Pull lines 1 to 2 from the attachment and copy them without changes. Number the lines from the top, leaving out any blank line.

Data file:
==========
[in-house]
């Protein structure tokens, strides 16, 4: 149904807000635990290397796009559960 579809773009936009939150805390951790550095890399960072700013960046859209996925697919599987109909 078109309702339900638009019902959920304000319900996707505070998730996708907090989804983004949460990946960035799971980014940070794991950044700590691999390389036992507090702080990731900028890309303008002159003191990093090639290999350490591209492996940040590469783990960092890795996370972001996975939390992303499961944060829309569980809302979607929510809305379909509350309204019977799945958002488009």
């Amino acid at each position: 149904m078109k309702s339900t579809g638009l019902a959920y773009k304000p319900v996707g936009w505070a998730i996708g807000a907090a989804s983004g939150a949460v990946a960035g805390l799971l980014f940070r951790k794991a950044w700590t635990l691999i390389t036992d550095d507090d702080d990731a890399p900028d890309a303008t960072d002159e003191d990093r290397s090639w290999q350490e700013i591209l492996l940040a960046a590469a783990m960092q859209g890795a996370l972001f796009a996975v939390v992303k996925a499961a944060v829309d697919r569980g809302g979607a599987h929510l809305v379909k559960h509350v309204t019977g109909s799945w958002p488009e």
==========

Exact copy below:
[in-house]
């Protein structure tokens, strides 16, 4: 149904807000635990290397796009559960 579809773009936009939150805390951790550095890399960072700013960046859209996925697919599987109909 078109309702339900638009019902959920304000319900996707505070998730996708907090989804983004949460990946960035799971980014940070794991950044700590691999390389036992507090702080990731900028890309303008002159003191990093090639290999350490591209492996940040590469783990960092890795996370972001996975939390992303499961944060829309569980809302979607929510809305379909509350309204019977799945958002488009």